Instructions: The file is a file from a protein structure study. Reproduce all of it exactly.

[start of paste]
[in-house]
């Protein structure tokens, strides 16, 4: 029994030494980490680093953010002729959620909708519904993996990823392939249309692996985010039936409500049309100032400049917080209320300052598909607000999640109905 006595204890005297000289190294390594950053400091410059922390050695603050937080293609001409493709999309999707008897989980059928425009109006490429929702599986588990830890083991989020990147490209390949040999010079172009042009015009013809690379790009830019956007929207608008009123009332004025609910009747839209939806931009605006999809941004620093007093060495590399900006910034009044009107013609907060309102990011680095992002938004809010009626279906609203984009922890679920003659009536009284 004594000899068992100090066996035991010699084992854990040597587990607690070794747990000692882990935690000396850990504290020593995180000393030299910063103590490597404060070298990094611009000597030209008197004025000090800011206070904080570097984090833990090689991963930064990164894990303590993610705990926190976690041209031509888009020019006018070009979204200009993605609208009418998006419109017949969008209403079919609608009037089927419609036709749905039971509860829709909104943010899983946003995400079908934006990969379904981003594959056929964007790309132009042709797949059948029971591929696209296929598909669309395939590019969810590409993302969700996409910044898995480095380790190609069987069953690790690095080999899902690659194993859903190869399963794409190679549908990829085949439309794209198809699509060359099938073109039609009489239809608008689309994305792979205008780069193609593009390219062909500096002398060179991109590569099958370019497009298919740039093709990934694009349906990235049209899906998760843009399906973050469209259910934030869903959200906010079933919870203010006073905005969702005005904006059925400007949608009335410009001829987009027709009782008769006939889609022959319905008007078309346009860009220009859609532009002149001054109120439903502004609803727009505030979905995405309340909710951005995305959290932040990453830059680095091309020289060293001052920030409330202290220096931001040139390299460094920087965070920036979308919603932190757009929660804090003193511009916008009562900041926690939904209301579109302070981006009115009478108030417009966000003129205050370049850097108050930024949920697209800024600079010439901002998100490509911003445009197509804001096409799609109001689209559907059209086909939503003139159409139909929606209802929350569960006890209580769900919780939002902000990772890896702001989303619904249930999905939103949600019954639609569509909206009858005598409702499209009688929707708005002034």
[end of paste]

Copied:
[in-house]
């Protein structure tokens, strides 16, 4: 029994030494980490680093953010002729959620909708519904993996990823392939249309692996985010039936409500049309100032400049917080209320300052598909607000999640109905 006595204890005297000289190294390594950053400091410059922390050695603050937080293609001409493709999309999707008897989980059928425009109006490429929702599986588990830890083991989020990147490209390949040999010079172009042009015009013809690379790009830019956007929207608008009123009332004025609910009747839209939806931009605006999809941004620093007093060495590399900006910034009044009107013609907060309102990011680095992002938004809010009626279906609203984009922890679920003659009536009284 004594000899068992100090066996035991010699084992854990040597587990607690070794747990000692882990935690000396850990504290020593995180000393030299910063103590490597404060070298990094611009000597030209008197004025000090800011206070904080570097984090833990090689991963930064990164894990303590993610705990926190976690041209031509888009020019006018070009979204200009993605609208009418998006419109017949969008209403079919609608009037089927419609036709749905039971509860829709909104943010899983946003995400079908934006990969379904981003594959056929964007790309132009042709797949059948029971591929696209296929598909669309395939590019969810590409993302969700996409910044898995480095380790190609069987069953690790690095080999899902690659194993859903190869399963794409190679549908990829085949439309794209198809699509060359099938073109039609009489239809608008689309994305792979205008780069193609593009390219062909500096002398060179991109590569099958370019497009298919740039093709990934694009349906990235049209899906998760843009399906973050469209259910934030869903959200906010079933919870203010006073905005969702005005904006059925400007949608009335410009001829987009027709009782008769006939889609022959319905008007078309346009860009220009859609532009002149001054109120439903502004609803727009505030979905995405309340909710951005995305959290932040990453830059680095091309020289060293001052920030409330202290220096931001040139390299460094920087965070920036979308919603932190757009929660804090003193511009916008009562900041926690939904209301579109302070981006009115009478108030417009966000003129205050370049850097108050930024949920697209800024600079010439901002998100490509911003445009197509804001096409799609109001689209559907059209086909939503003139159409139909929606209802929350569960006890209580769900919780939002902000990772890896702001989303619904249930999905939103949600019954639609569509909206009858005598409702499209009688929707708005002034």